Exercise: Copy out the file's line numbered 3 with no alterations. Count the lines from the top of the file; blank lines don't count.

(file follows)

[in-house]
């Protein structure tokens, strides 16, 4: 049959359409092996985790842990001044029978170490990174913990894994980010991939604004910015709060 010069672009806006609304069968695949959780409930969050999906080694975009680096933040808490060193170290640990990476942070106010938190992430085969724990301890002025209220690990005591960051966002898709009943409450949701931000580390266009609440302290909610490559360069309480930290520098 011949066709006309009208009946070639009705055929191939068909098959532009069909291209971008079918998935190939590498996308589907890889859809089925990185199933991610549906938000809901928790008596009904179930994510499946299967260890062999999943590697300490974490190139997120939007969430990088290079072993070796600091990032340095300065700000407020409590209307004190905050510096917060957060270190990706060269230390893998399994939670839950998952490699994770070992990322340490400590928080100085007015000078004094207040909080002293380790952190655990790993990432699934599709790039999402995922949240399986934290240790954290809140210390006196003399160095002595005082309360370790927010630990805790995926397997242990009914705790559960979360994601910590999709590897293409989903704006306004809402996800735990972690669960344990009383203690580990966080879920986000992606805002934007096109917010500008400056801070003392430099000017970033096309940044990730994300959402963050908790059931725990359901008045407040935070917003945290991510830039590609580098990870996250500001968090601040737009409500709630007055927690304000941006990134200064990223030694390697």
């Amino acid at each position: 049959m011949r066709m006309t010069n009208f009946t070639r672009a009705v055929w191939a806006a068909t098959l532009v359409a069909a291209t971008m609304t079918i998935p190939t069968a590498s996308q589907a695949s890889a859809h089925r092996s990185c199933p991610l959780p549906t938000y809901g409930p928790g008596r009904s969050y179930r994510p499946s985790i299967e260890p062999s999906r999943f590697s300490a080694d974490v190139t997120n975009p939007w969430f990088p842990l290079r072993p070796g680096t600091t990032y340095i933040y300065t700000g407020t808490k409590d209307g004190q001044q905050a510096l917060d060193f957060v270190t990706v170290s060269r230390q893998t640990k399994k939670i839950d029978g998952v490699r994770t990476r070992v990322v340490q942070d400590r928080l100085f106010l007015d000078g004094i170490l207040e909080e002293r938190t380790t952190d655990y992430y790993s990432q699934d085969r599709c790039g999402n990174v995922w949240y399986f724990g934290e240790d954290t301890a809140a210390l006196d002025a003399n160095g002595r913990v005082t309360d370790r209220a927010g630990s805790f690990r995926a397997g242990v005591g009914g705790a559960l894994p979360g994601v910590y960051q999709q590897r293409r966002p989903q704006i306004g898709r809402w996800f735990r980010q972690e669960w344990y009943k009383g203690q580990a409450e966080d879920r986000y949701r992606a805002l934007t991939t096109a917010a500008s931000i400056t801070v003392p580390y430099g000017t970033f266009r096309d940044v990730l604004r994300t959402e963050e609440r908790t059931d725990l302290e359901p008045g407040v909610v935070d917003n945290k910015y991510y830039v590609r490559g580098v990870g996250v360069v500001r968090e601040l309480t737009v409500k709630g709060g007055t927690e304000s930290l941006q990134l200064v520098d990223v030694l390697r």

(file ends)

């Amino acid at each position: 049959m011949r066709m006309t010069n009208f009946t070639r672009a009705v055929w191939a806006a068909t098959l532009v359409a069909a291209t971008m609304t079918i998935p190939t069968a590498s996308q589907a695949s890889a859809h089925r092996s990185c199933p991610l959780p549906t938000y809901g409930p928790g008596r009904s969050y179930r994510p499946s985790i299967e260890p062999s999906r999943f590697s300490a080694d974490v190139t997120n975009p939007w969430f990088p842990l290079r072993p070796g680096t600091t990032y340095i933040y300065t700000g407020t808490k409590d209307g004190q001044q905050a510096l917060d060193f957060v270190t990706v170290s060269r230390q893998t640990k399994k939670i839950d029978g998952v490699r994770t990476r070992v990322v340490q942070d400590r928080l100085f106010l007015d000078g004094i170490l207040e909080e002293r938190t380790t952190d655990y992430y790993s990432q699934d085969r599709c790039g999402n990174v995922w949240y399986f724990g934290e240790d954290t301890a809140a210390l006196d002025a003399n160095g002595r913990v005082t309360d370790r209220a927010g630990s805790f690990r995926a397997g242990v005591g009914g705790a559960l894994p979360g994601v910590y960051q999709q590897r293409r966002p989903q704006i306004g898709r809402w996800f735990r980010q972690e669960w344990y009943k009383g203690q580990a409450e966080d879920r986000y949701r992606a805002l934007t991939t096109a917010a500008s931000i400056t801070v003392p580390y430099g000017t970033f266009r096309d940044v990730l604004r994300t959402e963050e609440r908790t059931d725990l302290e359901p008045g407040v909610v935070d917003n945290k910015y991510y830039v590609r490559g580098v990870g996250v360069v500001r968090e601040l309480t737009v409500k709630g709060g007055t927690e304000s930290l941006q990134l200064v520098d990223v030694l390697r």